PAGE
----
>I am back in my university town, after a long trip spanning the Pacific Ocean. Having now returned, I plan to resume blogging at a regular pace, and continuing with my feature on critiquing portrayals of autism in film, literature, and other media.
First though, I want to note something about travelling while autistic, especially across international borders. It is not easy. These days, flying is difficult enough for neurotypical travellers, but for those of us who are disabled, it takes on a whole new level of struggle, humiliation, and anxiety. My own experience is negligible, but others go through sheer terror in their effort to get from point A to point B.
During this particular trip, I left the United States to enter Canada, which led to me being exceedingly worried. I am honest to a fault when talking with strangers, but I manage to give off an air of insecurity and slyness, owing to my unwillingness/inability to make and maintain eye contact, my monotone, mumbling voice, and the shaky, jerky way that I move, even when standing still. This time went without a hitch, but other times I have not been so lucky. I’ve been thinking of buying an enamel pin with a phrase like “I have autism” on it, just so I have a clear indicator to them, provided they take notice.
Other things which overwhelmed me included the constant noise interference from various announcements, being in close proximity with other people, and the one I remember with the most discomfort is the fact that during one plane ride, I sat next to a fellow who was eating a sandwich that had mustard and mayonnaise on them, causing a sensory overload to my nose that left me in tears, and would have escalated if I had not come prepared: I had bought a bag of bliss chocolates at the airport, and made sure, every time the stench began to overwhelm me, to stuff a chocolate into my mouth and let it melt slowly on my tongue. The chocolate’s smell in my mouth drifted up to my nose and blocked further offences to my delicate olfactory system, one every five minutes.
I know these seem minor to neurotypicals, but to someone with autism, sensory overload and worrying about public discomfort that may or may not result in a loss of control are an every day reality. Or wanting special food to fit with sensory issues, and being told you cannot take food or drink past a certain point. Or having your medicine scrutinized and your privacy invaded. Being told you need to submit to a random security check when you have issues with other people trying to touch you or invade your personal space. Being asked questions in a rapid fire fashion with no clue how to answer, especially if you are nonverbal or have difficulty communicating. I could go on and on.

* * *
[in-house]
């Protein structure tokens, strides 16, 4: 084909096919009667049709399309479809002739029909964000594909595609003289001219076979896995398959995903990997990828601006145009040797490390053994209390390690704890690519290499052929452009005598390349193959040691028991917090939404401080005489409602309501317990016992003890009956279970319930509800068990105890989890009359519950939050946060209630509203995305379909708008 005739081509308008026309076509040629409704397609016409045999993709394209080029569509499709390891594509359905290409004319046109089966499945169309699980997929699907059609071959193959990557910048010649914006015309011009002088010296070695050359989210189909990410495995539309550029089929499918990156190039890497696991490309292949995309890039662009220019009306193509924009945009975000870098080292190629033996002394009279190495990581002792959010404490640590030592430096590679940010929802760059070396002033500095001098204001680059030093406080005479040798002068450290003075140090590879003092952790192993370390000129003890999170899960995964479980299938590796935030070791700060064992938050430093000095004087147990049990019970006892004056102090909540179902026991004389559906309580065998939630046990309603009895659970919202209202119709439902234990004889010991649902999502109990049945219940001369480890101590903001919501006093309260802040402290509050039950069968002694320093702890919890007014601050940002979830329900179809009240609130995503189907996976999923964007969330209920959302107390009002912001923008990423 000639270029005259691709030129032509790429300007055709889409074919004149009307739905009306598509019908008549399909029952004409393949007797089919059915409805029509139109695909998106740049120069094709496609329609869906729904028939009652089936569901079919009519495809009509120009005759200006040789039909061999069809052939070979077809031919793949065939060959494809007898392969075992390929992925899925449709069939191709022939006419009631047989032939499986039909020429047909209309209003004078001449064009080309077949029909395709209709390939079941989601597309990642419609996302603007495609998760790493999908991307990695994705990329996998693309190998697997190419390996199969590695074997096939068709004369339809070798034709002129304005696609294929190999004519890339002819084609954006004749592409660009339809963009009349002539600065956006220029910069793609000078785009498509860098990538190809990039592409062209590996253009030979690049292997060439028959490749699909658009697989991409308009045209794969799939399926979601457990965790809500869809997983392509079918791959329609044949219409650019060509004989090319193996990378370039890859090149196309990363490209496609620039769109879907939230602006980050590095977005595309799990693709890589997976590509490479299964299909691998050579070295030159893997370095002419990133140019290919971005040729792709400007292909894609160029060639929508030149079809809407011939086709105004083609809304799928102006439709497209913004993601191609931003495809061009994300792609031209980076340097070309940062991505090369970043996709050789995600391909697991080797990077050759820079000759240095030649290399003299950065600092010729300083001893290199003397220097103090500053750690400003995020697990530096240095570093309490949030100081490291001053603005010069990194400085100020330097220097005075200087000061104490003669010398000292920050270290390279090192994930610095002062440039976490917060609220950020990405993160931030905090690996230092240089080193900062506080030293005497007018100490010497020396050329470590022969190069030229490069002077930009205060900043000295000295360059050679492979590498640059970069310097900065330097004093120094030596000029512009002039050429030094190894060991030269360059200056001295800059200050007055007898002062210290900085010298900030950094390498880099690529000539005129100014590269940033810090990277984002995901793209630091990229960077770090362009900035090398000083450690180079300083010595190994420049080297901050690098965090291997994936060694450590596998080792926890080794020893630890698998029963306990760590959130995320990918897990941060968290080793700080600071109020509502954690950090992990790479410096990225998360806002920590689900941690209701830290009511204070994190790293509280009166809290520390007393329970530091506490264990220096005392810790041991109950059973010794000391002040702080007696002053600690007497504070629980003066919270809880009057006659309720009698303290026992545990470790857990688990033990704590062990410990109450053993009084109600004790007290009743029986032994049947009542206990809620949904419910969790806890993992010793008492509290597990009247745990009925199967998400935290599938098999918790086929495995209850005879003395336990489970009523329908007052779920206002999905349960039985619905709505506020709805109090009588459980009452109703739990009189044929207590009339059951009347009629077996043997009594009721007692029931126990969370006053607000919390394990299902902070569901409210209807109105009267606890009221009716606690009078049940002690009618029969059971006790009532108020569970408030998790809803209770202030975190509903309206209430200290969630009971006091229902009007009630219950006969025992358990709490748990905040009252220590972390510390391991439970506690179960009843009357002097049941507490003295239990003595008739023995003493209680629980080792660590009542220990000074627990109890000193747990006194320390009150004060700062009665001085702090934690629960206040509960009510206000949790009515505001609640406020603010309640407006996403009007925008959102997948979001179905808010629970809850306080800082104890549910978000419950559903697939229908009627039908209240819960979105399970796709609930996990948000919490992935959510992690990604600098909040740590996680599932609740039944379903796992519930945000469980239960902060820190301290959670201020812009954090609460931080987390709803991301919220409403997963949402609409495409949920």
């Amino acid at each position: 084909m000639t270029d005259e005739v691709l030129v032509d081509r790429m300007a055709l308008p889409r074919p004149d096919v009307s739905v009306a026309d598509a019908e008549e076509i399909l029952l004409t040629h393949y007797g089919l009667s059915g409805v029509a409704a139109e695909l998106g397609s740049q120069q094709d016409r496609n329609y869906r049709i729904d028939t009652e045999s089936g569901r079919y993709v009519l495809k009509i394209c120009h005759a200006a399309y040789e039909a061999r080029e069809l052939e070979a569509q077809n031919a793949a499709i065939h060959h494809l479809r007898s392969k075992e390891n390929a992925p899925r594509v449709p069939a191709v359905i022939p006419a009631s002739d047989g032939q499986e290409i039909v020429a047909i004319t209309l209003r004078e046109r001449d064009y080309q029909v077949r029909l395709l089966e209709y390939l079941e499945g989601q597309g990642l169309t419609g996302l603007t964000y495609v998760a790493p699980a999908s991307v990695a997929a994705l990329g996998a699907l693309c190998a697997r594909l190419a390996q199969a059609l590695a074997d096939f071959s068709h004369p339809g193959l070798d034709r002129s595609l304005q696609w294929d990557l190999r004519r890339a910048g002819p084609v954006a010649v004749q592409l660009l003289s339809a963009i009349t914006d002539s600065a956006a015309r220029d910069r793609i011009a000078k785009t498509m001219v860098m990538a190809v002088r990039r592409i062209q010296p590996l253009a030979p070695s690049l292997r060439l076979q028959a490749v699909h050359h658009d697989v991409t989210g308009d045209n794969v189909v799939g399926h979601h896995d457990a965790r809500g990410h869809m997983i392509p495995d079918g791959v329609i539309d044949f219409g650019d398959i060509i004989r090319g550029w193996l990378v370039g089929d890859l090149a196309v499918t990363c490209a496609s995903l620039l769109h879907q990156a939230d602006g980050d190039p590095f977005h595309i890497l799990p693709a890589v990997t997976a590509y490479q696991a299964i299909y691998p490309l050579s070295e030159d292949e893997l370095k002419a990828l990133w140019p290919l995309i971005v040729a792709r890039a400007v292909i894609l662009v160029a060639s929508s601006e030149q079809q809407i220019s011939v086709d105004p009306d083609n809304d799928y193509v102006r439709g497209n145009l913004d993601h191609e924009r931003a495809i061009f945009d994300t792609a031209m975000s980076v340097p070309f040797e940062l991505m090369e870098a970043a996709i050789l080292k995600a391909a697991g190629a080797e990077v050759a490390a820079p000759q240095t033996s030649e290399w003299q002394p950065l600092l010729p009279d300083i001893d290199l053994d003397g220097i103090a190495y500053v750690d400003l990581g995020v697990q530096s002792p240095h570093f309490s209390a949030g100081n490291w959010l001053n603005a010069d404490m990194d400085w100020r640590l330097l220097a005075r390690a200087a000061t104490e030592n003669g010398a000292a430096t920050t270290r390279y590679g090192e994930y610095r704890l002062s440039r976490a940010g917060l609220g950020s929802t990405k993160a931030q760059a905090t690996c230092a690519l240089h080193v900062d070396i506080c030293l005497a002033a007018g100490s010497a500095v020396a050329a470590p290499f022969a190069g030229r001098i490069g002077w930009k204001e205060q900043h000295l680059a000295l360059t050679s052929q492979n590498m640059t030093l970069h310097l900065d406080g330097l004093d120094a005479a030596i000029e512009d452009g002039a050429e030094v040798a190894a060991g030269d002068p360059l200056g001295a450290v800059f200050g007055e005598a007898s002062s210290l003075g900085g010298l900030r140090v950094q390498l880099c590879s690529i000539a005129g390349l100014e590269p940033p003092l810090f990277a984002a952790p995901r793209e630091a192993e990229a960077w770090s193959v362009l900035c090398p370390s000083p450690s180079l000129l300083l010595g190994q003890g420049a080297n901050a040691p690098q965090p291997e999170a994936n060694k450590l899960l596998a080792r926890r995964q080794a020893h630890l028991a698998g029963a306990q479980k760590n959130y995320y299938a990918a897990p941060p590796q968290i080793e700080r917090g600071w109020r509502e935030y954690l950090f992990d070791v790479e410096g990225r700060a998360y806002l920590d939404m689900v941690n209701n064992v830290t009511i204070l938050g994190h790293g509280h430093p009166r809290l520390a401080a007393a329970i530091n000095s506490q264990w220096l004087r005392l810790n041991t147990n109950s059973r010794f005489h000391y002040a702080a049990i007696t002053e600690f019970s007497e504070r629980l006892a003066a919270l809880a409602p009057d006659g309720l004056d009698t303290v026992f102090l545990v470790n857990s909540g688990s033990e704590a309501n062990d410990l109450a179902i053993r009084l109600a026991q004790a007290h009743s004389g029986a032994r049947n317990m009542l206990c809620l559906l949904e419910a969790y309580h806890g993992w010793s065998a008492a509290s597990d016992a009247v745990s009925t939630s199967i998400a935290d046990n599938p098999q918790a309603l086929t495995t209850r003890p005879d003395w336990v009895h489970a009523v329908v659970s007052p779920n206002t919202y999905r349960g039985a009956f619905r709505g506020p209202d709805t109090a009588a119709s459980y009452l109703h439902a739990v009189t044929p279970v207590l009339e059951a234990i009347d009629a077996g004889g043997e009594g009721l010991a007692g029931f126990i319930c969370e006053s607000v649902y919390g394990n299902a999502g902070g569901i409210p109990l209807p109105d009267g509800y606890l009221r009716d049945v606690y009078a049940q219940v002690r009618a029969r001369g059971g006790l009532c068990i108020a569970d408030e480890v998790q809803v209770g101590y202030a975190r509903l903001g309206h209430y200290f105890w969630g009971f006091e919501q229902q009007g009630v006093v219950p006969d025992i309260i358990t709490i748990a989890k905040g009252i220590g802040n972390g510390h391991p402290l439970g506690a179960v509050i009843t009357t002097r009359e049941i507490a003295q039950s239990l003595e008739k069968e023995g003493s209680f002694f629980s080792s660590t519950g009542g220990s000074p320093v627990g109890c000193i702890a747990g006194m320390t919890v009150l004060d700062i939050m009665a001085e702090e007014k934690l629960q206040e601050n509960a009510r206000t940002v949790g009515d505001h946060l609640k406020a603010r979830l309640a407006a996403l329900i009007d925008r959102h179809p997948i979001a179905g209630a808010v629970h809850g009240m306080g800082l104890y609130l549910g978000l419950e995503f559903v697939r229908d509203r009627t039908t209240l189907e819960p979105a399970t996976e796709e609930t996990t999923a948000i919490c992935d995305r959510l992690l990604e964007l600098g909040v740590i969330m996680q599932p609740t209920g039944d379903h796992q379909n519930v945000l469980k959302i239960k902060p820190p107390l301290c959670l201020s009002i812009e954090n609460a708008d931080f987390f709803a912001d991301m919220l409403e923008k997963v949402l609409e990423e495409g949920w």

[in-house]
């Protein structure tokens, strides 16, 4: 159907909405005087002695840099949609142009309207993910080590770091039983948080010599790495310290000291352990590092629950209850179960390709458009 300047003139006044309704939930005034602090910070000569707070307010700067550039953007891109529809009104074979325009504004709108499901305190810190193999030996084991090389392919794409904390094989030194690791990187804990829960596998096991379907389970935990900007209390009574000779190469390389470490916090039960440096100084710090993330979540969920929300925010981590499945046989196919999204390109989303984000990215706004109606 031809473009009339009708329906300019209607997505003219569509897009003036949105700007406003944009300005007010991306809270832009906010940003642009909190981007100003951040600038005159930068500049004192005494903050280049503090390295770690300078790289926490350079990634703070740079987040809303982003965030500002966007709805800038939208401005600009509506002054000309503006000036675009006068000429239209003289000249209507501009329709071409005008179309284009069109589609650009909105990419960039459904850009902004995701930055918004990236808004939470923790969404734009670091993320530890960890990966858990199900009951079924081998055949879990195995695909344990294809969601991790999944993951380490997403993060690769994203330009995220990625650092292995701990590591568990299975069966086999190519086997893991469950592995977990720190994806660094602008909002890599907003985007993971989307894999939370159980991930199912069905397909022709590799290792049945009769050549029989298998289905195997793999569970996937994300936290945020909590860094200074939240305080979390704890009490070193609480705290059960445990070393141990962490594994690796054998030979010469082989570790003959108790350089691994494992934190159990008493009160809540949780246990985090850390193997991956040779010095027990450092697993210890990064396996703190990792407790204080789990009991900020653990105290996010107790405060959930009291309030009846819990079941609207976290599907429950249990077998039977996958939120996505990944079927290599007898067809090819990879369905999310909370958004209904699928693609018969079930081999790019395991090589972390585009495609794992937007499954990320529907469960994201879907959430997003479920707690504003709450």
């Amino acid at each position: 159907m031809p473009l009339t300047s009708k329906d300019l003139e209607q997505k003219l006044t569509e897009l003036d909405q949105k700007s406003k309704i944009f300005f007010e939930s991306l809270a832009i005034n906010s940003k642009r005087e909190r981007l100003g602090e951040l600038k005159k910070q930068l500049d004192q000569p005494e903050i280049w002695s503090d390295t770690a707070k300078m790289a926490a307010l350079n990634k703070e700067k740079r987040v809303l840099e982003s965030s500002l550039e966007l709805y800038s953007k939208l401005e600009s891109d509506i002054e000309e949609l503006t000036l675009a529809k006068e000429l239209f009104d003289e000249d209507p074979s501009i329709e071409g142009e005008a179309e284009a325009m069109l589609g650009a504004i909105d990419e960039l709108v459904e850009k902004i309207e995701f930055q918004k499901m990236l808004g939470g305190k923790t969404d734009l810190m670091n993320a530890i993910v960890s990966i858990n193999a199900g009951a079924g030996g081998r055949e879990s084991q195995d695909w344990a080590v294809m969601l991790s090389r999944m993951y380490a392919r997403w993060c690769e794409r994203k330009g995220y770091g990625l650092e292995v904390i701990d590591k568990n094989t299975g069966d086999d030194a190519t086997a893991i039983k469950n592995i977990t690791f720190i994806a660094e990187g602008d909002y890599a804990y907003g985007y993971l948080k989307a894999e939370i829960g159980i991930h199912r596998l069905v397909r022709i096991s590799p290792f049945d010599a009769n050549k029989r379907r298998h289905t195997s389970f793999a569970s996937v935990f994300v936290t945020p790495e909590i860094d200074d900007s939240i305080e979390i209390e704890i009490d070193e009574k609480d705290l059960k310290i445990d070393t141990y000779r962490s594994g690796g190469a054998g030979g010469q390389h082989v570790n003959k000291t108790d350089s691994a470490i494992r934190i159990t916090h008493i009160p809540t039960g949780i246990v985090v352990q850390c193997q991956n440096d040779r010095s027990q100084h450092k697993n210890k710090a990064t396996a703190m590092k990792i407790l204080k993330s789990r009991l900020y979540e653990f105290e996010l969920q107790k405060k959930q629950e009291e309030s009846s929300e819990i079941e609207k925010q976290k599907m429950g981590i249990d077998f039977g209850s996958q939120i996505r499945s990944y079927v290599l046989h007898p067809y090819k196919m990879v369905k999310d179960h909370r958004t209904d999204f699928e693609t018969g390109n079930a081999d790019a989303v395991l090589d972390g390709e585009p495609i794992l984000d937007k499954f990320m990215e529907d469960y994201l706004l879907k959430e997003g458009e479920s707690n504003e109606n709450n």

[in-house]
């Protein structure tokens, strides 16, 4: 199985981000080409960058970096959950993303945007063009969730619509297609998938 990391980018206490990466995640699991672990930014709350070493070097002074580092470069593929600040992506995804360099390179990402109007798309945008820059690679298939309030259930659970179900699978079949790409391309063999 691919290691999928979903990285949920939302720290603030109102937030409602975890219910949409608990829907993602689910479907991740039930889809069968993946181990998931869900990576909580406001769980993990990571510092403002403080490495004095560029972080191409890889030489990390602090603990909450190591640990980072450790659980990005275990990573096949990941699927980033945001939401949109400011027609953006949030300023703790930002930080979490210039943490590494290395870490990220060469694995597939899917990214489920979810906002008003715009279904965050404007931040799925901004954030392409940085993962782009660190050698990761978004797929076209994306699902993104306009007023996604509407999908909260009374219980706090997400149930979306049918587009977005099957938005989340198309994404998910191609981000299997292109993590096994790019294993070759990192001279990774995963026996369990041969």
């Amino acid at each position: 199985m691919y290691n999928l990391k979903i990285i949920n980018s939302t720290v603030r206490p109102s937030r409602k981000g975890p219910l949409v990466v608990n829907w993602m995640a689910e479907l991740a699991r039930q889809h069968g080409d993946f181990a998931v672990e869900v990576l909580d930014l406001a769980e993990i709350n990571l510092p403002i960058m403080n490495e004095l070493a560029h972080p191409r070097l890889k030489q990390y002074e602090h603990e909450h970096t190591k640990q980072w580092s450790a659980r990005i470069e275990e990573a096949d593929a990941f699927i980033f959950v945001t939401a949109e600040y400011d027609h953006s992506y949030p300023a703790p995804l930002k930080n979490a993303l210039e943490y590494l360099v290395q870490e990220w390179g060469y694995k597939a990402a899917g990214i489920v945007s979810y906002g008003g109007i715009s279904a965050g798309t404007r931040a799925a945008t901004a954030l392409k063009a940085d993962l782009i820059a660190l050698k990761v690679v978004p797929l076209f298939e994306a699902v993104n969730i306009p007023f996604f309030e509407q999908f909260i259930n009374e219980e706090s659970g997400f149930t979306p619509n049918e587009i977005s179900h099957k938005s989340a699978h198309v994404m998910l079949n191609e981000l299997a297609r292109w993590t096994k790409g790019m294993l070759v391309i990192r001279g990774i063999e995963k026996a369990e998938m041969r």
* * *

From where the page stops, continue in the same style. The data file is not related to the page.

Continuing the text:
Normally, on these types of entries, I try and end with a note to my fellows on the spectrum on how to best deal with the situation. The chocolate, for instance, or bringing along a comforting object, or a weighted blanket. But this time I want to stress something else, something that is often neglected: While these small comforts and steps are a good way of avoiding such trouble, we should not HAVE to go through the worries about whether our steps will be enough. Public spaces, even ones like airports, where security theatre seems to take priority over comfort and accommodation, should be held responsible to, to make their spaces welcoming to all people with disabilities. Ramps for wheelchair users and doorways wide enough for accessibility are good, but what a world it would be if ways of making people with both mental and physical disabilities feel welcome wasn’t a nuisance to be ignored or begrudgingly followed, but carefully considered and applied as such! An environment where people with disabilities are comfortable is an environment where everyone is more at ease and content.
For now, it is good to be home. I consider myself lucky (and TAB privileged) that I was able to navigate my way home with such ease. Others are not so lucky though.